Europe and she had completely recovered. I was very happy to see her.”
In answer to a question patient said that his wife looked very well and that she wore a new black dress.
When asked if he had any dreams about his wife before six years ago, he answered in the negative. It was then insisted that he should recall some dream he had before that time. M. R. said he could not remember. Some of the dreams he remembered when he woke up, but he had forgotten them since, but now they came back to him.
“Four years ago I dreamt that I came back with my wife from Europe, but in some way or other I lost her. I became very much excited I fell out of bed, cried out, and woke up. I was shivering all over. I went back to sleep and then dreamt that I looked for her everywhere, but could not find her. I cried much.”
While relating this dream M. R. became excited. He sobbed and tears rolled from under his eyelids. It seemed as if he was living that experience over again.
The dreams came up in rapid succession, all that was necessary was to say “What other dream did you have?” when the patient in a low trembling voice, full of anguish, began to relate his sad dream experiences.
“I dreamt that my father and mother were standing by my bedside and crying over me. I complained to them about my condition. I told them how lonely I was in this world, that my wife was dead, and that I had nothing to live for.
“I dreamt that I was told that my father and mother were also dead. I cried bitterly as I had no one in the world.
“Last Christmas I dreamt that I saw my dead father standing by my bed side. He told me that he was going to pray for me. I was very much excited and shook all over.” (Patient moved restlessly and looked as if in agony.)
“Can you tell any other dreams?”
“I had many dreams in which I saw my wife standing over me and crying. She told me that I was always so kind to her, and she was very sorry that I was so lonely and wretched now.
“Last night I dreamt that I fell and sprained my ankle. My legs pained me much and they were rather stiff.”
The tremor in his hands disappeared. When patient’s hand was held up it was steady. No tremor could be perceived.
When asked, if he remembered any more dreams, he said: “I dreamt that my mother came to me and cried. She told me that she would see that I had a better life henceforth. I cried and trembled all over.” In answer to a question he said that when he awoke he did not remember that he had the dream.
The account of the various dreams seemed to have exhausted the patient, and it was not considered wise to question him any further. Suggestion of well-being was given. Patient was awakened. There was complete amnesia of what took place during hypnosis.
When he came again M. R. said that he slept soundly. He was immediately questioned about his dreams, he said that it occurred to him, that he occasionally dreamt about his wife. He said that he could not think of it before when we took his history, he could not however give the contents of any dream that he had about his wife.
M. R. says he feels much better and that the tremor has diminished considerably,
but that he is worrying a good deal. Dreamt the last few nights about business
matters. This morning he dreamt that he had lost his position.
The following additional facts in the patient's history were obtained. M. R. came to this country thirty-one years ago. Shortly after he came over he was attacked by thieves one night while carrying a bundle of merchandise, and the bundle was taken away from him. About two years later while on a country road, he was accosted by two men who demanded money from him. Both these incidents upset him much.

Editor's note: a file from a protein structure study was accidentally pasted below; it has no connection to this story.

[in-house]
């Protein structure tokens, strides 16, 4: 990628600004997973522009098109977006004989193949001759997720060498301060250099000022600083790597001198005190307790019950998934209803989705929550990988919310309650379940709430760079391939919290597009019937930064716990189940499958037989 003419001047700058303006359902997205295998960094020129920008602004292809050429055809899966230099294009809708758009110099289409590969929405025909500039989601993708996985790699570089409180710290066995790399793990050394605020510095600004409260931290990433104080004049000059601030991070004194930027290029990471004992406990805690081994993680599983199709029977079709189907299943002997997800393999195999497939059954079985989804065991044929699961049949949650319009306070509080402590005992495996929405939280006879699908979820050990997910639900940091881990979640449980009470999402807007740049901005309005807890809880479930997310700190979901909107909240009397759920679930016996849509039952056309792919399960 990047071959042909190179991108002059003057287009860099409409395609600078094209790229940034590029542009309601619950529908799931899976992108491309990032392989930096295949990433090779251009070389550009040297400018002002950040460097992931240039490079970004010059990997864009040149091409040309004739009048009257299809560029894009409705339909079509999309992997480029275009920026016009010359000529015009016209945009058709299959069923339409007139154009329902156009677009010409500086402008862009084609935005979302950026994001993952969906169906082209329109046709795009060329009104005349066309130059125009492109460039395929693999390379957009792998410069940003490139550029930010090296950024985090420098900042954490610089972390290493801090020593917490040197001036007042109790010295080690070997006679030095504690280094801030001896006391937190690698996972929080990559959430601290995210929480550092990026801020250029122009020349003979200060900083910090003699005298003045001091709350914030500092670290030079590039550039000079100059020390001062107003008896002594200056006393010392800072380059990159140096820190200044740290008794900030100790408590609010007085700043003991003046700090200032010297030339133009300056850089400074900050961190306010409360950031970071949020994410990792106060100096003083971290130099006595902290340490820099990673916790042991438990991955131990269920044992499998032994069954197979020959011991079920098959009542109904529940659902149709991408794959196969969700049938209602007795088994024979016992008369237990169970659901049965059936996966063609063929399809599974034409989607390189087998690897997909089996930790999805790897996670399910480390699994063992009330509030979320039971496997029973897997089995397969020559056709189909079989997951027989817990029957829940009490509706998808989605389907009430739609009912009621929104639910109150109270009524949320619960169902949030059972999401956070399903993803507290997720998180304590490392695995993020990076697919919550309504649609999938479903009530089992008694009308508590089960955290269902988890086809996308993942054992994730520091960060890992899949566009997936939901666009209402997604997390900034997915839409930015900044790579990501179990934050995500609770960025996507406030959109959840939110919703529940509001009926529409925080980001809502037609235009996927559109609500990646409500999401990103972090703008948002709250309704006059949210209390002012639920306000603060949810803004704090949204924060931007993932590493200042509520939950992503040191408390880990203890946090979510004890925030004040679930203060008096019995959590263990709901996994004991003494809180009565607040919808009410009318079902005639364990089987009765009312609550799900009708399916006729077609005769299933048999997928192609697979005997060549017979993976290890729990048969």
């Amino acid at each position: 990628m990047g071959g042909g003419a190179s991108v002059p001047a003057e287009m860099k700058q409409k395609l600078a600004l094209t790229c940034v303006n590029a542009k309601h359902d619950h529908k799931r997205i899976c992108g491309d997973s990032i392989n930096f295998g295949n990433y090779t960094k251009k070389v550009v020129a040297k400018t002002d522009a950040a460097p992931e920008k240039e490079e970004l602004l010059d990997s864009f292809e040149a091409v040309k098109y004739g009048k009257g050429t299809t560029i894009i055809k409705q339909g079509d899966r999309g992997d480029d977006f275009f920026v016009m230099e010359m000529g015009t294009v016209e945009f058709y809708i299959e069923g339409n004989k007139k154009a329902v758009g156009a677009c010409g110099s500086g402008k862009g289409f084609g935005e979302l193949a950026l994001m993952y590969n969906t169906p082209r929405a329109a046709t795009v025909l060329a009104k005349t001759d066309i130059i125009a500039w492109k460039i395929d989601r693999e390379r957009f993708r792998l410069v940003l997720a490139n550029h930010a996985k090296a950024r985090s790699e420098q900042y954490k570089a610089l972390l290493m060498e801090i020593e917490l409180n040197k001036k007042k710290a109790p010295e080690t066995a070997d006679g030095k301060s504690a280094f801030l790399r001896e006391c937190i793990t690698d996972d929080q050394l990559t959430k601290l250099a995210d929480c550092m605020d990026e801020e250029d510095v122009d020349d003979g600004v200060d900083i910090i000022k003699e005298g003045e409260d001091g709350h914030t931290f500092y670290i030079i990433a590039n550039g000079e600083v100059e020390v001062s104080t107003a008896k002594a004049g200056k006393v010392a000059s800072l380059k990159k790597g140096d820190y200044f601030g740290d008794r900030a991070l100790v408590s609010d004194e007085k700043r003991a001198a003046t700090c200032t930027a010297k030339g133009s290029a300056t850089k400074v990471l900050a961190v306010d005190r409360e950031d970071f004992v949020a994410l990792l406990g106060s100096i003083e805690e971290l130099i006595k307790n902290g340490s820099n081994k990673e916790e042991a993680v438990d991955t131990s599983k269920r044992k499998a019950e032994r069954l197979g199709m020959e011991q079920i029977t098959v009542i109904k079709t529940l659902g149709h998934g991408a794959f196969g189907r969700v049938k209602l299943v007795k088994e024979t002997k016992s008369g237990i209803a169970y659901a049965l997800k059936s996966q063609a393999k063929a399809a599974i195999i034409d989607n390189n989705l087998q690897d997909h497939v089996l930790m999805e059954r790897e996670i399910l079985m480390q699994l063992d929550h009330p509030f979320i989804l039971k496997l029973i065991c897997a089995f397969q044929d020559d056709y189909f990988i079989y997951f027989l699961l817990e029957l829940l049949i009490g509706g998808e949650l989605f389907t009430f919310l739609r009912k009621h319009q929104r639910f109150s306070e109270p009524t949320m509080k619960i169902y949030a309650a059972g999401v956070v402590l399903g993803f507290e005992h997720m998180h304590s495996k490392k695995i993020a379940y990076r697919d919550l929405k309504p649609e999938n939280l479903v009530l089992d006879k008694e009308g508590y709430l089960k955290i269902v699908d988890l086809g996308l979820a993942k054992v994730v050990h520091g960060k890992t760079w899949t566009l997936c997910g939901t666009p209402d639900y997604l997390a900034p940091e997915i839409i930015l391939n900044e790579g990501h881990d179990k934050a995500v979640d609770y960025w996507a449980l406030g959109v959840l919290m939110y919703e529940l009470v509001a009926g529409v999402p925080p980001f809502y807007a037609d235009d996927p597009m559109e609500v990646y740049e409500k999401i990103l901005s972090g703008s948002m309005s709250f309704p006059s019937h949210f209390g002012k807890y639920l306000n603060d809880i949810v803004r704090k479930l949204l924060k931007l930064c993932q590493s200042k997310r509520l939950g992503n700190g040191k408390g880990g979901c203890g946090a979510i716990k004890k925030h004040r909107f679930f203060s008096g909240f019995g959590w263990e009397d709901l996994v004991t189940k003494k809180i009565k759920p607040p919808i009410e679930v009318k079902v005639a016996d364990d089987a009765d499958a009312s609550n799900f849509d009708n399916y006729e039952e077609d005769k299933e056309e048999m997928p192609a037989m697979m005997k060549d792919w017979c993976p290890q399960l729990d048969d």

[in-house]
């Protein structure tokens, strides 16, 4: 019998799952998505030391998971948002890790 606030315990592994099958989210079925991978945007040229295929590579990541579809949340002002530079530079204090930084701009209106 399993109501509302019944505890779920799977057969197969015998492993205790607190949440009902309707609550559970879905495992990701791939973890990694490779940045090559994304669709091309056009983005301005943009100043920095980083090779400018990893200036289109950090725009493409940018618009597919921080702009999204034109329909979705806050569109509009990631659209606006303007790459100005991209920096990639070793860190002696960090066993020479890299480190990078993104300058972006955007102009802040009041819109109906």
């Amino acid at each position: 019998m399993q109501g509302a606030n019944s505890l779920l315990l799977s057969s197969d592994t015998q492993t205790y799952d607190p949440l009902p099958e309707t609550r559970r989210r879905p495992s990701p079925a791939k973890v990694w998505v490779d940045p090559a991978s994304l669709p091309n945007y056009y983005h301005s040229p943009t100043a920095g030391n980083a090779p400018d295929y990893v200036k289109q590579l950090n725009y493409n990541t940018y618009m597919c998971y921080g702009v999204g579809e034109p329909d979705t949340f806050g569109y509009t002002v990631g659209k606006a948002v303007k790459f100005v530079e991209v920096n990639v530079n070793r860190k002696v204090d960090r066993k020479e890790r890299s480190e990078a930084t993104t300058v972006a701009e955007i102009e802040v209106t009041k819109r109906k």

When a boy of ten he was in the habit of visiting a neighboring shoemaker's shop. He used to annoy the shoemaker, and the latter threatened to cut off his arm. Once the shoemaker caught him and while holding a knife in his hand he unintentionally made a deep cut on the patient’s right arm in which the tremor specially predominates. The patient was greatly frightened over it. He showed us the scar on his right arm.
M. R. told us that his life had been a very hard one. He met with many business reverses which constituted the chief cause of his worry. Besides he worried a good deal when his wife was ill. Her illness cost him a good deal of money. He used to spend many sleepless nights which completely exhausted him at times. He was married for twenty-seven years.
He was then given to copy some lines from a news-paper. The writing was irregular and jerky.
M. R. was put in hypnotic condition. Could not open his eyes, when challenged. Catalepsy was easily induced.
“When did you first notice the tremor?”
“I first noticed it a couple of months before my wife died. I was writing a letter and my daughter noticed that my hand was shaking.”
“What caused the tremor?”
“I had lots of trouble at that time. I had a good deal of business troubles, my wife’s illness, and I had at that time a very severe nose bleed which weakened me.”
On further questioning he told us that the next time he noticed the tremor was when he was told that his wife died. He said he was very much excited then. He felt that he had lost his only friend in the world.
When asked, if anything happened during his wife’s illness that especially excited him. He said that he was present at several operations that were performed on his wife. He saw her cut open, and he was affected with intense anxiety and fear.
“When did you have the first dream about your wife?” “About three or four years ago.” “Any dreams before this?” “Yes, about one year after the death of my wife I had the first dream.” “Any dreams about her before that time?” “I can not remember any.” “What was the first dream you had?” “My wife dressed in white came to me. She was crying over me, she felt sorry that I was left all alone in the world.”